Globe-Gazette from Mason City, Iowa on January 27, 1944 · Page 12
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Globe-Gazette from Mason City, Iowa · Page 12

Mason City, Iowa
Issue Date:
Thursday, January 27, 1944
Page 12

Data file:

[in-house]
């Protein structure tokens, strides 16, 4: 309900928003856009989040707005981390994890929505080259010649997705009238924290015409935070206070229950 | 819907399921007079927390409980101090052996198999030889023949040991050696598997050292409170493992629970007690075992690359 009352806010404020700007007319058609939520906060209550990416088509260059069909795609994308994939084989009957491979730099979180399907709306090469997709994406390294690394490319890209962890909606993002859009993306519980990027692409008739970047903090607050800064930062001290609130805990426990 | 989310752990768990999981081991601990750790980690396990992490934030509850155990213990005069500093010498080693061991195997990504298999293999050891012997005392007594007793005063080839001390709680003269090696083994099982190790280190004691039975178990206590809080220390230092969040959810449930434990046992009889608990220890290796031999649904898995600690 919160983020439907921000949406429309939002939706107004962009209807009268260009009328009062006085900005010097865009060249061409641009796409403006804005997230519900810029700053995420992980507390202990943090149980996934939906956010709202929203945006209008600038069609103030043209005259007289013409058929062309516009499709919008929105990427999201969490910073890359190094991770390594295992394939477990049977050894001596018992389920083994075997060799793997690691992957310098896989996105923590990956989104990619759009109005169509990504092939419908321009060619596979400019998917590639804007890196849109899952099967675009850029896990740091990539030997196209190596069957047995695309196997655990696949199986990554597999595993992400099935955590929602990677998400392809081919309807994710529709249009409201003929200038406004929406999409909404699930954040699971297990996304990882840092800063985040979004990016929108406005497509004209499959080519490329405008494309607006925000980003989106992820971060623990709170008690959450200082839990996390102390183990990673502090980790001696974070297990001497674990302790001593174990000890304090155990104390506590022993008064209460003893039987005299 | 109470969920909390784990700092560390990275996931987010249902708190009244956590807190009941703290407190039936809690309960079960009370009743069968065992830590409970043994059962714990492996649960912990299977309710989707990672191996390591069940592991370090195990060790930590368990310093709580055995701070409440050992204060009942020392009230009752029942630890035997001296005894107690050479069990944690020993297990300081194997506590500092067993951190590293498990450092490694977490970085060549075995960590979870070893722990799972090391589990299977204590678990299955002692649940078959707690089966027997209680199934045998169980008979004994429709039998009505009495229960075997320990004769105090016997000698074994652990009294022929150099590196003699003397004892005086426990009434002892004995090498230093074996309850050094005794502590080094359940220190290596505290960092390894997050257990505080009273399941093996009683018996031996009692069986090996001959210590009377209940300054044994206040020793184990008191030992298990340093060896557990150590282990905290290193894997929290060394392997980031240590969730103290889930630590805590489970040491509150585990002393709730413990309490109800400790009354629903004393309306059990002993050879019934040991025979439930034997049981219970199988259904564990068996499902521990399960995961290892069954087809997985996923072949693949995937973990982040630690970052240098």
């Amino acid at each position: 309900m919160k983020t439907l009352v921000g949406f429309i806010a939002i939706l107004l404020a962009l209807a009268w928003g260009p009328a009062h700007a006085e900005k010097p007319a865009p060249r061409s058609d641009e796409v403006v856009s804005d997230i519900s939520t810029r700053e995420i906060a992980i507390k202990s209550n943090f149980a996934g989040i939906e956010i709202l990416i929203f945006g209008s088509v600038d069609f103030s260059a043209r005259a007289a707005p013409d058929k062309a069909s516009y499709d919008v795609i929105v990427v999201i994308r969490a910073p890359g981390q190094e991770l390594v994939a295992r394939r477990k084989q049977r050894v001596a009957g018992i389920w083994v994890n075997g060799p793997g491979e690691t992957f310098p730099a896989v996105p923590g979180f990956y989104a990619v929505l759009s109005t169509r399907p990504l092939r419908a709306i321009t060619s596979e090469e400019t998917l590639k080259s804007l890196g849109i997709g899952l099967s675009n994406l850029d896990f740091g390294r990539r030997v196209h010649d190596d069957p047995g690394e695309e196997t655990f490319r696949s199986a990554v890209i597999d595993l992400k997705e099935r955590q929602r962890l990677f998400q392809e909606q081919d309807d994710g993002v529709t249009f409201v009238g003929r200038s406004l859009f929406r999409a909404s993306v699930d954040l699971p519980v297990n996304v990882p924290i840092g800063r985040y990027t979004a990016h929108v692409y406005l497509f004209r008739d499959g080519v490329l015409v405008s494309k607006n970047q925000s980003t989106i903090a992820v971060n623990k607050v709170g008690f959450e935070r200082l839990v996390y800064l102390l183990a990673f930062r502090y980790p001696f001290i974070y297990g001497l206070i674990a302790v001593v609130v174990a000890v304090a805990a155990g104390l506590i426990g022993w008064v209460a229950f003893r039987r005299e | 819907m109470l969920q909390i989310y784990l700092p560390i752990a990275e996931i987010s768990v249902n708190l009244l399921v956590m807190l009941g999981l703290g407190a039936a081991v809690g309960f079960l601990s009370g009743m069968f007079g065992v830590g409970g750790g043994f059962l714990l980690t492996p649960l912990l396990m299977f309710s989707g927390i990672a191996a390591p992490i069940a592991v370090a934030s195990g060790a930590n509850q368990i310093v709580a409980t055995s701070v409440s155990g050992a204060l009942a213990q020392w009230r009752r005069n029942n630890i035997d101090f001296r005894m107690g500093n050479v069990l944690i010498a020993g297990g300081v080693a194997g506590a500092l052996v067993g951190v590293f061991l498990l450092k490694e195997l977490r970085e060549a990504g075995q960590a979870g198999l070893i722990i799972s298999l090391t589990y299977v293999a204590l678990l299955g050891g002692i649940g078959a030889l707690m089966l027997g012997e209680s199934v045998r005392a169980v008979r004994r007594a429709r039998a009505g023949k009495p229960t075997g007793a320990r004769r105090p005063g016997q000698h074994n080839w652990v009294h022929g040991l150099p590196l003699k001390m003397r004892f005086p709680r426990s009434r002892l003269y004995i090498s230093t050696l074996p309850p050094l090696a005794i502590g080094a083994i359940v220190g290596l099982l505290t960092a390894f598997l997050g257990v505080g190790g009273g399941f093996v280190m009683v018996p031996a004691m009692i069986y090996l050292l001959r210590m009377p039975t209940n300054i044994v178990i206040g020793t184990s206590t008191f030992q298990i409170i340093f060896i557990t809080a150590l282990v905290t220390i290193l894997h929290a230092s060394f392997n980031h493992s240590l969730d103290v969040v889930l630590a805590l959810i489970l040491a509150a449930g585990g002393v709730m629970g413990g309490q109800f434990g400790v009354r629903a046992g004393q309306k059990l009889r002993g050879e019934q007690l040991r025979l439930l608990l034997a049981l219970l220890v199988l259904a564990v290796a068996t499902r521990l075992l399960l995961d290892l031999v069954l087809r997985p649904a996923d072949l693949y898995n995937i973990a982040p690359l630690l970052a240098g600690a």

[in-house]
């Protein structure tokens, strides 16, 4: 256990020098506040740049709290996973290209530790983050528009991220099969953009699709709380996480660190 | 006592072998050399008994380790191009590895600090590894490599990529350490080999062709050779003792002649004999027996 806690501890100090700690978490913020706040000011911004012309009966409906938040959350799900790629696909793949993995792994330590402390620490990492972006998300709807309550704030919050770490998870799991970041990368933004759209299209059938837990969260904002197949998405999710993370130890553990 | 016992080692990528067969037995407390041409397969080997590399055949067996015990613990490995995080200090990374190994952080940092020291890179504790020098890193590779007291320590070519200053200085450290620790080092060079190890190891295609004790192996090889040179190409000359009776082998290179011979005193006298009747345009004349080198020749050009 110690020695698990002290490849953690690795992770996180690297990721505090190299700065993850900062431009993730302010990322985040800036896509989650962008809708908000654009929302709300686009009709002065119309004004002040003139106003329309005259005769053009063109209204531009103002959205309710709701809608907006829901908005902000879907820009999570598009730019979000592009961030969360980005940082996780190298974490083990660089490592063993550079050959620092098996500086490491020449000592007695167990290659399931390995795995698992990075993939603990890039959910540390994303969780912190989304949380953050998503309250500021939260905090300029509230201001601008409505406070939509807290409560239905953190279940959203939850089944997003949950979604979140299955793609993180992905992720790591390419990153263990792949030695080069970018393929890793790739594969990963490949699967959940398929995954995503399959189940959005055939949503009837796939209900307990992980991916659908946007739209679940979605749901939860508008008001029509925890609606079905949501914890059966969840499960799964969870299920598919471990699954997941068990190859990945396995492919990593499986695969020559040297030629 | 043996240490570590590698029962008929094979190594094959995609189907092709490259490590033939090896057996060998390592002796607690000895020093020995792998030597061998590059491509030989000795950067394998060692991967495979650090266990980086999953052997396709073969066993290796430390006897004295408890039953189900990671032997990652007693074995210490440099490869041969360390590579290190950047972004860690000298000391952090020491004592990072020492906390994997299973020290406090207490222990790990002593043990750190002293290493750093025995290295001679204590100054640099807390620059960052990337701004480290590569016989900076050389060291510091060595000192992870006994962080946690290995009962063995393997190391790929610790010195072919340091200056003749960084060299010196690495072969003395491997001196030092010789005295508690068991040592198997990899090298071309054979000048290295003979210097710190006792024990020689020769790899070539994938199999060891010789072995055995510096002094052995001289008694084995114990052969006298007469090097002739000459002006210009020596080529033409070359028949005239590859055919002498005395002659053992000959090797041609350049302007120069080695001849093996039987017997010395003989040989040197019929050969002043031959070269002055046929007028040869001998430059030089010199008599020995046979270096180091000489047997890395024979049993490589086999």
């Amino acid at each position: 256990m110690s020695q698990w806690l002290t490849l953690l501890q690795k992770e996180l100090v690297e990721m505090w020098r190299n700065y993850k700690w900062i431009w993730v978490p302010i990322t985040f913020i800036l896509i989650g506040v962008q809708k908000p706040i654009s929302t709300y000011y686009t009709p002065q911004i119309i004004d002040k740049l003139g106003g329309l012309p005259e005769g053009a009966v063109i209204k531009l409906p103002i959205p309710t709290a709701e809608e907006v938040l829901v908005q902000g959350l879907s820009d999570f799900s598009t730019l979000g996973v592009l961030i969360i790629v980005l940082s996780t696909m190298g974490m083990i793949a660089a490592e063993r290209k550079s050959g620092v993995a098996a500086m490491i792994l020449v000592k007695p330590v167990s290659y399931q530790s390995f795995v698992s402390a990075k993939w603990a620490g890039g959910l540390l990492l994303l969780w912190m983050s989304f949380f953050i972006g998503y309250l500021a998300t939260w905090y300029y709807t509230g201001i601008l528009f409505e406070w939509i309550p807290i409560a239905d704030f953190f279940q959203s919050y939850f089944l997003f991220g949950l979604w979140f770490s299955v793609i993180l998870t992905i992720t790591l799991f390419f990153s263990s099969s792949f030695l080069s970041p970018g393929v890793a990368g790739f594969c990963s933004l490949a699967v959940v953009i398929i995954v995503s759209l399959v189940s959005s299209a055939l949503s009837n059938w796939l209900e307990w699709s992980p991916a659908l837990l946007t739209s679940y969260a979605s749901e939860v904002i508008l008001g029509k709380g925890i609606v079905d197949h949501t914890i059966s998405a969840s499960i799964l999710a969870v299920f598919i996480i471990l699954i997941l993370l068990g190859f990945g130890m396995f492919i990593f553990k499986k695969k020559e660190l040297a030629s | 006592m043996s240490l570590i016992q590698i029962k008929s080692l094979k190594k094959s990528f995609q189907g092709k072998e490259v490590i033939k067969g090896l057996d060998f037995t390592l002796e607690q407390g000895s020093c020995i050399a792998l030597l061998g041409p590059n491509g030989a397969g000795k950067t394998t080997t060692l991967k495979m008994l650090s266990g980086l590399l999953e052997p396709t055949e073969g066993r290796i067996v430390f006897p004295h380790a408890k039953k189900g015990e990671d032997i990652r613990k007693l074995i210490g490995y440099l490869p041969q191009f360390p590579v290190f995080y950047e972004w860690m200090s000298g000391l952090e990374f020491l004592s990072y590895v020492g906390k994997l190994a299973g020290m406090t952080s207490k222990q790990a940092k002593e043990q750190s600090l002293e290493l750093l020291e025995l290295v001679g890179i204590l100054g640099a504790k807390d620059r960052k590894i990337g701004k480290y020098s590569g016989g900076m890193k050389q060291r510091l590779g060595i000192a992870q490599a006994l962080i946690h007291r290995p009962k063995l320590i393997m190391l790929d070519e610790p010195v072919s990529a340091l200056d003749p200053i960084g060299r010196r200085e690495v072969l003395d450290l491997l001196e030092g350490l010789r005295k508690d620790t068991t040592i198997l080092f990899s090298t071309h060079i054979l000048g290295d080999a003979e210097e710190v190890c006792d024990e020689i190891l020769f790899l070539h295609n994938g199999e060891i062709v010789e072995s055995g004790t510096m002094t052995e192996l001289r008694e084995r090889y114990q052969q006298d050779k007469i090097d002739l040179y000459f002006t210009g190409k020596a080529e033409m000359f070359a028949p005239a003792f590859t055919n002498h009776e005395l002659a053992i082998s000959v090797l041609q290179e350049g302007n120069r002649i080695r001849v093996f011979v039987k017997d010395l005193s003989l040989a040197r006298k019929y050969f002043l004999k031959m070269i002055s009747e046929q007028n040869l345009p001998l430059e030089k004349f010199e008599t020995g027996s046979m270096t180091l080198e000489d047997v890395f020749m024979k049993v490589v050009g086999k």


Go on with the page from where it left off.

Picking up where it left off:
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E D I T O R I A L S - Let's Not Fall for This Fascist Scheme A RGENTINA'S military fascists, alter months of active alliance with the axis cause, have now decided to break relations with Germany and Japan. If we're sufficiently soft of heart and head, we'll accept their action at full value; if we're realistic, we'll say: "You're too Jate-, much too late." The fundamental fact about Argentina's government is that it is just as fascist in its own way as the government of Hitler or Hirohito. It holds power by virtue of the ssvord. It represents nobody but the military clique and the landed aristocracy. 'Up to this time Argentina's full weight has been on the side of the axis in this war. Dozens . of allied ships and hundreds of allied sailors have been lost because Hitler's agents were free to funnel out shipping information from Buenos Aires. The. same birds who are now renouncing their alliance with the axis gave full co-operation to the axis when it was a matter of free choice. Their change of attitude obviously has been based on nothing more than expediency They know now, that the axis can't win. Our only hope for satisfactory relations with Argentina in the future lies in a new deal down there. Those who have used the stiletto on us in the past will do BO in the future. That's a reasonable assumption. ' Acceptance of the Ramirez government's "hand of friendship" at this time could mean only one tiling: Delaying the advent of a true democratic regime for Argentina. Did You Know? By Frederic J. Haskin EDITOK'S NOTE -- Reideri »valhr themselves of (hi* ser%-lce for questions »f fact--aot couusel--should »ljn their full name and address and fades* S cents (or return po*U*e. Ad4r**» Globe-GiieLte Information B u r C fc tti Frederic J. iUikia. Director. Wai blot- ton, U. C. Look Out Below Spain Revealed Again P R MONTHS the people of England have waited for the first shipments of fruit from Spain. Britons, who seldom can find any fruit in market, have paid as high as 560 apiece for an orange or a lemon, at a war bond auction. That's why the sailing of'the first fruit.ships from Spain was patiently waited in Great Britain. Into London's dock, area came the first 2 ships from Valencia. Their arrival was front page news to vitamin-starved England. No isooner had the unloading started than an explosion ripped the hold ·of one ship. Small bombs had been concealed ·in the Spanish oranges by Hitler saboteurs--presents from fascist Spain to the children of England. The food ministry p r o m p t l y stopped the distribution of this fruit and put a third ship under surveillance. Again we see evidence that anything which comes out of fascist Spain is subject to nazi plotting. The sooner we recognize this and act accordingly the better it will be, ; Hitler's agents are using Spain for sabotage, just as nazi submarines used Spanish ports for refueling. The booby bombs in Valencia oranges will be remembered when Franco asks favors again. Now the Chicago Tribune has crossed Henry J. Kaiser off its list of republican presidential possibilities. One by one it's been Willkie, Bricker, Stassen, Desvey and Kaiser. Only MacArthur remains-and nobody's dead sure he's a republican, 31 * * .Iowa's skunk population is said to have declined in 1943. T h i s statistical fact reminds the man at the next desk of like phenomenon in Europe, with 'specific reference to Mussolini, s * s Too many of us are willing to believe the worst rather than the best of our public servants, no matter what unbalanced blatherskite tells it. * * * - . Systematic starvation seems to be the most effective weapon thus far worked out by Germany against Poland and other occupied lands. * * * . Every Jap ship sent to the bottom is a deep gash in one of Nippon's arteries. Pros and Cons Interesting Viewpoints From Our Exchanges An Extra Day for Worry Ames Mileposl: You'll have an extra day to worry about this coming year of 1944--for it is leap ' What is the average number of meteorites that fall upon the earth every" year? About 11,000. Does the bamboo produce (lowers? Flowers and seeds are produced S each year by some varieties, year, Others bloom only once in 50 or crop, 100 years. Does metal deteriorate more rapidly in Japan than elsewhere? Steel perishes in Tokyo with fearful rapidity owing to the extraordinary humidity and salt-sea atmosphere. Bow wide is Berlin's famous street Unter den Linden? 197 feet. Where does the New Year begin? Immediately west of the International Date Line. How many cells are there in the human brain? From 10 to 15. What countries at present neutral were also neutral in the first World war? Argentina, Afghanistan, Switzerland, Sweden and Spain. What is the military name for the organization of doss being used in the war? The K-9 command. How many communities are included in the Boston metropolitan area? Eighty cities and towns. How many Japanese planes were shot down at Fearl Harbor? Twenty-eight. What is the smallest snake? The worm snake, about 4 inches How deep is the subway in Chi- ^OBSERVING Moisture Deficiency expect this winter's shortage of m o i s t u r e -- it amounts a l m o s t to a drought--to throw some interesting light on the question of hAw important to the subsequent a covering of Opinion is di- growing season snow really is. vided, I find. My own slant is that what happens after May 1 is o£ infinitely greater importance to the year's crop than the snow of winter. In this connection I recall that last when every we had a bumper month up to June registered a marked precipitation deficiency. Ordinarily precipitation in Hie form of snow runs off at leasi 90 per cent. The top soil is frozen and therefore impervious to the melted moisture. How much value the "blanketing" qualities of snow'possesses is a debatable question. As this is written this section of Iowa has experienced 4 consecutive months o£ deficient precipitation. The ground is entirely bare of snow. Maybe I should be worried--but I'm not. Denmark", H o l l a n d , England, France, Sweden, Norway and other European areas. From a low ,of 210,464 bikes ,urned out in 1921, the. annual production in the United States ·lad grown to more than a million in 1940. Since that time, of course, production has been restricted by the war production board. Appearance of this growing number of bicycles on the streets and highways has led many cities to enact ordinances and take other regulate their use and cut down on accidents. A recent survey reveals 147 persons killed in bicycle mishaps in 292 cities. Of these, 52 per cenl were 14 years of age or younger. These figures suggest t h a there is a real safety problem in this field, --V-Information, Please! 1. The one true statement here is Thomas Edison invented the telephone. John Paul Jones was an admiral in the Russian navy Grover Cleveland was a sena tor from New York. Andrew Car negie endowed the University o Chicago. 2. Dwight Morrow was once am bassador to Great Britain, Russia Brazil, Mexico. Growing Use of Bikes" ~~ see in production figures on bicycles for the past 5 years a real possibility that this country may yet turn to the bike for "short haul" transportation in a manner similar to 3. Washington took command o the American army on July J 1775. in Valley Forge, Mt. Vcrnoi Cambridge, Mass., New York. ANSWERS^l, John Paul Jone was an admiral in the Russia navy.' 2, Mexico. 3, Cambridge Mass. oper Milk Bottles am quite sure that if I had been a member of the Illinois supreme court, I jiould have been on the side/of ie minority in a recent decision o the effect that the sale of milk n · paper containers violates the Chicago ordinance. The ruling was ased on the premise that such ontainers do not fall within the efinition of "milk bottle." Two dissenting justices held out or this modernized definition of iottle: "A hollow-mouthed ves- el of glass, wood, leather or other material." Nothing in the Chicago rdinance is counter to this in acceptance of paper bottles. Eleven milk companies now serve the Chicago area with paper containers. Two concerns have carried the matter to the federal courts and to the state supreme court, even though the Chicago board of health, through Dr. Herman N. Bundesen, recommended to the city council in 1939 that the milk ordinance be amended to permit the use of paper containers. Disposable containers have been fought by the politicians because they might eventually reduce employment. Many cities have welcomed cardboard milk containers because they reduced street traffic for bottle collection, saved broken glass and were a definite step toward progress. Chicago's politicians refuse to get in step. They are fighting progress. It would be well for them to get in step with the times The Day's Bouquet To THE U N I V E R S I T Y IOWA BASKETBALL T E A V j for a record of no defeats thus in the 1943-44 season. What ahead remains to be seen, course. But those youngsters, sq eral of them freshmen playiB their first collegiate competitor" are entitled to a lot of ere along with their coach, ''" Harrison. |an lot |r«v v T U. ,V [·Book [load Mason City Globe-Gazetl An A. W. LEE NEWSPAPER Issue Every Week Day by tjie Mason City Globe-Gazette Compan 121-123 East Slate Street. Teleohone 3? , Thursday January 27, 1911 P. LOOM1S . . . . PublHhf W. EARL HALL - Manailnj E«Ulo' ENOCH A. NOBEM - - City Edlto LLOYD L. CEEB - Adstrtisinr Ml Entered as second-class matter Aj 17. 1830. at the postofflcc at Mason Ci lows, under the act of March 3, 18V MEMBER ASSOCIATED PRESS -Associated Press is .exclusively enul to the use for republication of all dispatches credited to it or not othe: credited in this paper and also th« ' news - published herein. i SUBSCRIPTION RATES] Mason City and Clear Lake by yeas Mason City and Clear Lake by wee.' Outside 10U Mile Zone--Per year 6 months £5.50; 3 months S3; 1 moul Outside Mason City and Clear L»k« Wllhln 100 Miles of Mason CUT Outside at the Carrier Ubtrmfl Ulasoii City and Clear lake: \m Per year by carrier =g P*?r week by carrier ...... j Per year by mail ........... By mall 6 months By mail 3 months By mail 1 month. ............ NOTMUCHtl'MAFRMd BUTCHANCES ARETH£| WONT RUN INTO ANY-1 THINS, ONCE THEY fiElf AWAY FCOMTHEFlcU?.! year and there are 366 days in it. Some folks don't worry at all, some too much; and some hit the I ^" happy medium of just about lon |enough to" get things done. Well, ^.f.^^i^Sn^^rForty feet underground at the do only 365 days this year. Your Health By Logon Ciendening, M. D. IDEAS ON TEETH T HE v Astronomical Debt A "NATIONAL debt of $258,000,000,000 "by June 30, 1945, is now predicted. This prodigious I HE WISE old women used to warn that the youngest child had the poorest teeth. That fitted in with then- general idea that the youngest was the runt of the family, the weakest,' physically and mentally, the scrapings of the pot. Modern nutrition has made a revision in these age-old ideas. Dr. Harold Beck of Boston has made a statistical study which proves that the youngest child has just as good teeth as the others provided the mother gets a good prenatal diet with plenty of calcium. He : studied 198 5-year old children, 106 being first born and 92 fourth born. The difference in the number of decayed teeth was negligible, a difference of less than 2 decayed teeth was found between the first born and later born children. Through an adequate diet ;the mother can furnish a sufficient calcium reserve to carry the in- Post-War Plans Iowa City Press-Citizen: A cent survey by Fortune magazine on post-war buying plans reveals that what the American people want above all else are a new car and a home of , their own. Amidst all the hurly-burly of war, there apparently burns within our national breast the steadfast if somewhat conflicting desire to go places and to stay put. Faith in Warden Davis Jefferson Bee: Knowing F o s s Davis as we do--and we speak for a great many Greene county folks who overwhelmingly elected him as their sheriff for 5 consecutive times--we have confidence that the - administration of the prison entrusted to him ·has been honest, energetic and in the public welfare. Tough Time for Banks Sheffield Press: Most of us think of this as an era of prosperity with every man having a pocket full of cash and business good in all lines but these . are tough times for banks. Folks are paying off their notes with newly acquired wealth and there is little demand for new loans. Road to Inefficiency Esthervilie News: The way to break down the initiative, energy and quality of medical care in this country is to make .the doctors O Payable on death. What is the smallest frontage I of the Flatiron building in New Ou 23rd street, the frontage is but 2 feet. How many species of rhinoceros are there? There are 5. What insurance Is provided for members of the merchant_marine? They are covered by $D,000 life and injury insurance and by insurance for the loss of personal effects (S150 for seamen and $350 for officers). . What Indian tribe is the wealthiest? The Osages. RPMFMBER? From Globe-Gazette Files FORTY YEARS AGO Mayor Morris is in Des Mpines this week but Water Commissioner Fitch has returned and will try to keep the frost out of the during the mayor's absence. St. Petersburg, Russia--Reports figure calls back the days of academic discussion whether America could support a public debt of $50,000,000,000. Then the figure became $100 billion. Now the sky's the limit.' . ; One comforting fact in the situation--misery loves company--is that 258 billions for United States is no greater, in proportion x to potential assets, than 100 billions for Great Britain. But figures h a v e ceased to have any relation to reality since this war.began. Iri our headlong hurry to wind up the war, there is no time to bother .about treasury sheet bal- .ances. Few took time to read the president's recent budget message, or even study the simplest charts and graphs of the 100 billion "victory budget." Some day, and before long. we're going to be confronted with pressure to inflate or repudiate, as an "easy way" to get out from under our national debt burden. If we fall for that type of moral anesthetic, it will be just too bad for the America to come. fant through the first 10 month, or shock, period of life. Dr. Beck found that 64 per cent of the mothers of children having good teeth drank 3 or 4 glasses of milk daily during "the expectant period. Milk furnishes the calcium reserve mentioned tibove. Furthermore poor calcification of teeth results from lack of Vitamin D; children with healthy teeth were also found to have been fed cod liver oil, the most convenient and cheapest medium in which to give Vitamin D regularly during the first year.and up to the oth year of life. That these precautions . a r e necessary is shown by studies of the selective service men, impaired and missing teeth being the leading reason for rejection. And the a'ge of these applicants indicates that the defects began in early life. According to the statistical bulletin of the Metropolitan Life Insurance Co., defects occur in children's teeth at the rate of 1 1/3 tooth surfaces per child do a goose step as the surgeon general barks out his orders and spends the people's billions. Tribute to the WACs Lake Mills Graphic: And let it not be forgotten, the WACs are doing a great job in taking over men's jobs to relieve soldiers for action and releasing the draft pressure on men still at home. Don't Judge in Haste Burlington Hawk-Eye Gazette: Let's not be hasty in judgment as rumors spring up. To lose faith in the sincerity of purpose of one or more of our allies would be disastrous. Preparing for Company Thompson-Courier: All beddinj Reducing Free.Mail S ENATOR HARRY BYRD puts his finger on a hot spot when he points out that federal free mailing privileges swell 1 the mails to the total of 2 billion pieces of mail annually. And he proposes to do something about it. He is going to ask congress to strip federal government departments of their free mailing privileges. Which might help very considerably, especially those governmental departments which make a practice of mailing out 2 and 3 copies of bulletins to the same address. But why not ask congress to strip itself of its free mailing privileges? Congress is no sweet- scented flower when it comes to abuse of the franking privilege. a year. The results art; that 95 per cent of American youths reaching the age of 15 have already experienced decay to some extent in their permanent teeth. In a group o£ employes 17 to 19 years of age there was an average of 1.9 teeth missing among the girls and 1.6 among the boys. By the time a group has reached the 25 to 29 year period the figures are twice as high, the females always having more missing teeth by a small margin. This is simply the result oE neglect, exaggerated fear of the dentist, reluctance to spend money on teeth, and ignorance. First ignorance of the serious disability that goes with imperfect dental arches. One specific example of ignorance which I have repeatedly Hjentioned is neglect of the first permanent tooth, the first lower molar. It comes in last in the row behind the baby teeth, at about the age of 6. Parents are apt to think it is another baby tooth. It is very apt to decay, and should be tended to immediately. Its loss imperils the whole arch. at the town jail has bean sent to the laundry . . . could it be that a better class o£ guests is anticipated? Winter Style Note Ne%v Hampton Tribune: Yes. we are wearing our summer underwear because Iowa January weather demands it. ^ One Job to Do Indianola Record: An excellent motto for the special session would be: "Give our soldiers a square deal, and go home." Recipe for Loneliness Waterloo Courier: Early to bed and early to rise is guaranteed lo give one that lonesome feeling these days. ol an alarming nature of the situation there continue to pour out of the far east. These include the statements that the Japanese are landing an army at Massampo, Korea, and that 3,000 Russian troops are crossing the Yalu river. THIRTY YEARS AGO Four melodiously inclined members of the Great Western railway force have organized a quartet and give a concert in the depot every afternoon. Admission free to waiting passengers. Prof. Loos . of Iowa City lecture this evening at library hall on "Civic Betterment." Mr. Loos is greatly interested in the foreign Broblem of this city and while here will investigate the conditions existing in the foreign quarters. TWENTY YEARS AGO. Miss Ethel Roberts was vice president of the Business and Professional Women's club serve the remainder of the year at the meeting of the board of directors held Monday evening at the city hall. Miss Roberts fills the office formerly held by Mar- Editorial of Day OUR VOTING MACHINES L- P. EARTH in Cresco Times: Cerro Gordo county is the latest Iowa county to aciopt the mechanized system of voting. Its board of supervisors has authorized the purchase of voting machines. While the first cost of the machines is heavy, in the long run they arc an economy, to say nothing about convenience and accuracy attained in voting. The machines liave become so perfect that use of them is as simple as marking the printed ballot They are well past the experimental stage and now are in use in about one-third of the counties in Iowa. Our neighboring county of Win- ncshiek had an unfortunate experience with the machines about 30 years age, and the prejudice created at that time has been slow to live down. guerite Williams, who has moved to Cedar Rapids. The last Harding memorial stamp, of Mason City's supply, was sold Wednesday at the local post- office. For days, letters from distant towns have come to the office in which requests were made for memorial stamps. The total number sold at the local office was 550,000. Many fastidious persons refused to purchase the memorial stamps during the holidays as they did not wish a mourning stamp to go on a Christmas package or card. TEN YEARS AGO Miss Katherine Gibson entertained the senior group of the Girls' Friendly society Wednesday evening at her home, 313 Delaware avenue S. E. Mr. and Mrs. Bob Stoyles, 1006 Second street northwest, entertained 20 guests at a "bughouse" party at their new home Wednesday. Those attending were required to come with their clothes inside out, entering by the back door. "Bughouse" bridge was the diversion of the evening. In keeping with this idea, tallies printed with letters and figures backward, were collected and shuffled after each game and then redistributed. High score received low prize and EXPECT1N TROUBLE, I'M SORKY...WECWT SPARE A PLANE, YOU11HAV£TO PROCEED WITHOUT FIGHTER ESCOCT.'THE .M«M!NE-3(JNNE?5 WILL GIVE YOU SUTWilLEEHKNAU. THETCQUBLEWESiT MKMNE-GUN5 IF7HETRE BY ENEMY FJSHT£IS; OSAY, BOVS.'TAKE jURPOSlTDNSATTHE POKTS GEE SURE AM 3l-AD VOLS CAME TO VISIT ME \ONTHU FARM! VMEUL-,HOW CO1JUD I fEU- FROM H6RET ... AND THERE S A. MEW COW BOiAfiHT OVER AT NEVM PETERSBURG.... KNOW THAT'S TME STUFF: A GOOD ONE- , WITH \OURHEB_. YEAH.' AND I KMOCKED SOME OF THE MOCTAC ONE S\DE,BUODY; ONE SlOE-'UET ME THERE.' t THIWK TH STONE IS REAOVTi KICK THIS STONE AGAIN, DID YOU SAY?- HOWS THAT: GEE; IF a COULD OMLY TALK.' IT MOVED. 9UDOY THE STONE MOVED DID YOU NYBODY'S GOTTA HOG-TIE CAW LAY HAWD5 OM · HO55/ NO MERE H055 15 COMMA KEEP LADY GOD1VA -FTOM PARADtrJ'TO PROTEST TAXES/ - ANDTHEM'S OKDERS.* (ASS. WAFFLEK ? SHES HEAD OF THE THE 1 DEAN WOULD WANTTOSEE ME RX3HT IN TH HI. ETTA- ANDTAKETHE. UOAD CFF VOU12 FEET- HES BUS* -HE^ IN A HUDDLE WITH THS MOUTHPIECE..' NES.!" WAFF flJLDCt ICAN WAFF BOABDCF EDUCATION vice versa. Clover Couplets By Roy Murray of Buffalo Center DEATH'S RIDERS Now sbHH I ht" »« pipers jiliy And harsh the bujlH blow. How deep the rumblin|cs of Ihe drums Where marching Unions go- Then swinr. Ihe clashing cj mbals wild And let the trumpet* roar For once ajr»in ' oar horsemen ride For pestilence »nd war. B R C K B R A D F O R D C K I E D A R E I" rvt,WM DREW ASIDE THE MERCIFUL VEIL OF NISHT, REV EM-ING "THE I I mbEOUS TOIL OF THE HQlgcAlJST WHICH tj£STRQVED THE ENEW-| "- BUT IN LIBERATED SA.MAR THERE WAS GREAT REJOICING ." l^^^^^^^riii ·tft^r - ^¥% '/ M' ITIWZ FAULT!---HUGS! POOP U'L OOOCH! - - - BUT YOU'/E HOT DONE UP' VET, PUPPi THERE'S WHie ME'K£ iXM; Tf/tS BOAT IS JAM MXAL. STUFF-T. DAG MAH BOf/ES! Tf/£M \ MEDICS /£ UABLE TA BE ' PLEUTY JAMMED . WITH WQtlK'.i ^ (? I GHMfJ STOPS F? A\ DAWG r